Loading ...
Sorry, an error occurred while loading the content.
 
  • Back
  • About Group

  • Join Group
, added in the last 7 days

Group Description



The Leighton Buzzard Freegle group is open to all who want to "recycle" that special something rather than throw it away. Whether it's a chair, a fax machine, piano or an old door, feel free to post it. Or maybe you're looking to acquire something yourself! Nonprofit groups are also welcome to participate too!



One main rule: everything posted must be free. This group is part of The Freegle Network, a nonprofit organization and a movement of people interested in keeping good stuff out of landfills. Check out ilovefreegle for other local groups and info on the movement! E-mail leightonbuzzard_freegle-owner@yahoogroups.com for questions or improvement ideas!



N.B. Leighton Buzzard Freegle does not accept any pet posts.



And have fun and jump right in!



And try our Cafe Group LeBuzCafe to "chat" about local issues, seek help and information or publicise community events.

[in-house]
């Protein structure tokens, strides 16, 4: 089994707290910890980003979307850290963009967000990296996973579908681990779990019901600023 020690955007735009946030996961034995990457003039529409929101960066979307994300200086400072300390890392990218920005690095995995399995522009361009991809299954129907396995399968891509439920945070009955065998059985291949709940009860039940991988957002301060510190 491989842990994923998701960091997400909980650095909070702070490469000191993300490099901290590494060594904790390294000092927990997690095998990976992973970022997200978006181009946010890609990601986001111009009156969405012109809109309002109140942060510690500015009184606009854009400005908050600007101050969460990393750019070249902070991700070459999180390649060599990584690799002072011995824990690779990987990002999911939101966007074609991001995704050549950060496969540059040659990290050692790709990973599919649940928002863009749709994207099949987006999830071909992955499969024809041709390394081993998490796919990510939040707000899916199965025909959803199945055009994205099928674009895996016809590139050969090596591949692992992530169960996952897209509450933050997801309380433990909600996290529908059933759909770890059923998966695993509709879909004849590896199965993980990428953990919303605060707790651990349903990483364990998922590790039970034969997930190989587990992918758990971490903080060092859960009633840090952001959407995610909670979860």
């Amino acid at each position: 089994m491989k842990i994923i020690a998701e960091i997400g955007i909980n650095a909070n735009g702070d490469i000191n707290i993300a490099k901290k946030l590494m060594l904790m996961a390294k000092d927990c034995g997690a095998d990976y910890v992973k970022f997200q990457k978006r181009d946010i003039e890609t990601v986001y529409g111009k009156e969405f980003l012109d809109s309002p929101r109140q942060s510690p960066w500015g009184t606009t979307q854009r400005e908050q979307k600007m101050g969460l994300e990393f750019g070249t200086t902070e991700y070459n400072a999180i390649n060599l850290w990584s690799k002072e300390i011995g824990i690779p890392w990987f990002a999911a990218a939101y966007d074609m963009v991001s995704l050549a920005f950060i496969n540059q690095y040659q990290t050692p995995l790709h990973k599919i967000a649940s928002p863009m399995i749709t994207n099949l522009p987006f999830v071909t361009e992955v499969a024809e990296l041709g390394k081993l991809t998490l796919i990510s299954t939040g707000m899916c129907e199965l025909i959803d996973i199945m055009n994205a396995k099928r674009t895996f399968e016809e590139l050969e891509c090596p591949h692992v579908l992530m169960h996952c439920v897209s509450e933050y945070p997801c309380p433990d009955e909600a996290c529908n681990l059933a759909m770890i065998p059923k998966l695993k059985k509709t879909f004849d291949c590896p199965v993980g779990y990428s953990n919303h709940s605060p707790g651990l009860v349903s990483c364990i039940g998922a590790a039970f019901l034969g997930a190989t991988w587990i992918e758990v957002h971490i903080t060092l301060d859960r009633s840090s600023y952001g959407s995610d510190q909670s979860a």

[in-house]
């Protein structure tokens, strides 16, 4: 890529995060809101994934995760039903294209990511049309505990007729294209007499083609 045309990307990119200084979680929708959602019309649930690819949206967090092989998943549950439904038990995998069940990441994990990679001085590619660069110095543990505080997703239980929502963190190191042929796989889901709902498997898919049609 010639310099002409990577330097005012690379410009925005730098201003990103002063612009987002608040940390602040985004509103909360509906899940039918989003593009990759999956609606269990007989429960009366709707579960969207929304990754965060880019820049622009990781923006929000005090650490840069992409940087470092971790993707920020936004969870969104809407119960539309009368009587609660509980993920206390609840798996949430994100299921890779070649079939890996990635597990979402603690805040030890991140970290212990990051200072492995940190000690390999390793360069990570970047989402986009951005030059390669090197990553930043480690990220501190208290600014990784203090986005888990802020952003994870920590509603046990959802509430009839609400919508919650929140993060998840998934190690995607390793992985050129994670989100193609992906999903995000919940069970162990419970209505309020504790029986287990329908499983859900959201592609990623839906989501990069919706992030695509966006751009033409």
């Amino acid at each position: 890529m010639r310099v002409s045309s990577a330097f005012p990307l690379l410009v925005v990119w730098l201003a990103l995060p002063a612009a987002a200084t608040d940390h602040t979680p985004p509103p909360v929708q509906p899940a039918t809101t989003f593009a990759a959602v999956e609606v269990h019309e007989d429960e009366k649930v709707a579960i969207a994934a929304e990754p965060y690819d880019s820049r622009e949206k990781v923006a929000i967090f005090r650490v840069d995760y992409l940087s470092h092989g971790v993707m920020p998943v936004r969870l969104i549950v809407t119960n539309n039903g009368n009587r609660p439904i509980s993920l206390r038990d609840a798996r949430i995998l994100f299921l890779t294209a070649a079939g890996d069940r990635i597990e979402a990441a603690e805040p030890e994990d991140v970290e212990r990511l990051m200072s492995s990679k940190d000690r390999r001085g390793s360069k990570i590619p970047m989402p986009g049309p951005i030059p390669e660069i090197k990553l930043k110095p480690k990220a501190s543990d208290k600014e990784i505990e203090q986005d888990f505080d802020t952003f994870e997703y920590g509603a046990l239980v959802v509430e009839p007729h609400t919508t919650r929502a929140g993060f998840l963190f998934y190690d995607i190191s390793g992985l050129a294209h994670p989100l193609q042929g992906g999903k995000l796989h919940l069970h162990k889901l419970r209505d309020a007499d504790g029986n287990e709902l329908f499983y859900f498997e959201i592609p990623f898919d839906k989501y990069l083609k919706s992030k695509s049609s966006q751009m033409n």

Keeping things local :



target="_blank" HREF="http://www.iloveleightonbuzzard.com">I Love LB is a group of Local Volunteer People, Business Owners, School Teachers and Residents who are dedicated and committed to the town of Leighton Buzzard, it’s community spirit, growth and prosperity.


The strap line is ‘GO LOCAL FIRST’ and the whole ethos is firstly to inform local people of what is actually available in the area and secondly, to encourage them to ‘GO LOCAL FIRST’


target="_blank" HREF="http://www.letsbuzz.org.uk">LetsBuzz is a forum for local trading where members exchange goods and services using a local currency, the Buzzard.

Group Information

  • 9489
  • Recycling
  • Sep 5, 2005
  • English

Group Settings

  • This is a public group.
  • Attachments are permitted.
  • Members cannot hide email address.
  • Listed in Yahoo Groups directory.
  • Membership does not require approval.
  • Messages from new members require approval.
  • All members can post messages.

Message History